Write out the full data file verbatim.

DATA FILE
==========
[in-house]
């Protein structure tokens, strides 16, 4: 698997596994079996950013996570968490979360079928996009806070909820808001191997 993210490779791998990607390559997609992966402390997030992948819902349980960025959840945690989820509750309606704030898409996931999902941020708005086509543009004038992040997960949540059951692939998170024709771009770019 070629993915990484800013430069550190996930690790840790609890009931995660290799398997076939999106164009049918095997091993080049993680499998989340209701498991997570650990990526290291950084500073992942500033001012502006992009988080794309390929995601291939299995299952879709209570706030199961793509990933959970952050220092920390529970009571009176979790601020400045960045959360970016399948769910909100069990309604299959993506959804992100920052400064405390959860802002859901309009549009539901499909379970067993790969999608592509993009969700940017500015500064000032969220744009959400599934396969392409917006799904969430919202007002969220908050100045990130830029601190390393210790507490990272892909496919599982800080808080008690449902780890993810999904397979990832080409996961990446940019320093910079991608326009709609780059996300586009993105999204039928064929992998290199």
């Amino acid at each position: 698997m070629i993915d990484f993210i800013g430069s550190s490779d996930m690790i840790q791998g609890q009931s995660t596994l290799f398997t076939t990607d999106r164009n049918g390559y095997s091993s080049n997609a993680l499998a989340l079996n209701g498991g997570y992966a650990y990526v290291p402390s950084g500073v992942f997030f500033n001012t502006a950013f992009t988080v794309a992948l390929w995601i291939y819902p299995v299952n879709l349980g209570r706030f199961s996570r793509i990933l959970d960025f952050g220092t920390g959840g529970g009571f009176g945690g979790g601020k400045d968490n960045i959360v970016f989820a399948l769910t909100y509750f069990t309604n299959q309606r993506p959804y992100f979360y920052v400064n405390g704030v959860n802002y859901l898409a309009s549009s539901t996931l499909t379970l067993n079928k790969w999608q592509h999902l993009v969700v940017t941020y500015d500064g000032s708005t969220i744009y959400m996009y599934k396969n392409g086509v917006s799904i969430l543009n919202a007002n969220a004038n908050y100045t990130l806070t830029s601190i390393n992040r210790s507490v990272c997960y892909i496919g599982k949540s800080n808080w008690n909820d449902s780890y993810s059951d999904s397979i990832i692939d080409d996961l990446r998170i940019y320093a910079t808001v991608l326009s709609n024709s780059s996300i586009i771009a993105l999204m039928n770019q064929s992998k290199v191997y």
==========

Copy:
[in-house]
């Protein structure tokens, strides 16, 4: 698997596994079996950013996570968490979360079928996009806070909820808001191997 993210490779791998990607390559997609992966402390997030992948819902349980960025959840945690989820509750309606704030898409996931999902941020708005086509543009004038992040997960949540059951692939998170024709771009770019 070629993915990484800013430069550190996930690790840790609890009931995660290799398997076939999106164009049918095997091993080049993680499998989340209701498991997570650990990526290291950084500073992942500033001012502006992009988080794309390929995601291939299995299952879709209570706030199961793509990933959970952050220092920390529970009571009176979790601020400045960045959360970016399948769910909100069990309604299959993506959804992100920052400064405390959860802002859901309009549009539901499909379970067993790969999608592509993009969700940017500015500064000032969220744009959400599934396969392409917006799904969430919202007002969220908050100045990130830029601190390393210790507490990272892909496919599982800080808080008690449902780890993810999904397979990832080409996961990446940019320093910079991608326009709609780059996300586009993105999204039928064929992998290199």
């Amino acid at each position: 698997m070629i993915d990484f993210i800013g430069s550190s490779d996930m690790i840790q791998g609890q009931s995660t596994l290799f398997t076939t990607d999106r164009n049918g390559y095997s091993s080049n997609a993680l499998a989340l079996n209701g498991g997570y992966a650990y990526v290291p402390s950084g500073v992942f997030f500033n001012t502006a950013f992009t988080v794309a992948l390929w995601i291939y819902p299995v299952n879709l349980g209570r706030f199961s996570r793509i990933l959970d960025f952050g220092t920390g959840g529970g009571f009176g945690g979790g601020k400045d968490n960045i959360v970016f989820a399948l769910t909100y509750f069990t309604n299959q309606r993506p959804y992100f979360y920052v400064n405390g704030v959860n802002y859901l898409a309009s549009s539901t996931l499909t379970l067993n079928k790969w999608q592509h999902l993009v969700v940017t941020y500015d500064g000032s708005t969220i744009y959400m996009y599934k396969n392409g086509v917006s799904i969430l543009n919202a007002n969220a004038n908050y100045t990130l806070t830029s601190i390393n992040r210790s507490v990272c997960y892909i496919g599982k949540s800080n808080w008690n909820d449902s780890y993810s059951d999904s397979i990832i692939d080409d996961l990446r998170i940019y320093a910079t808001v991608l326009s709609n024709s780059s996300i586009i771009a993105l999204m039928n770019q064929s992998k290199v191997y």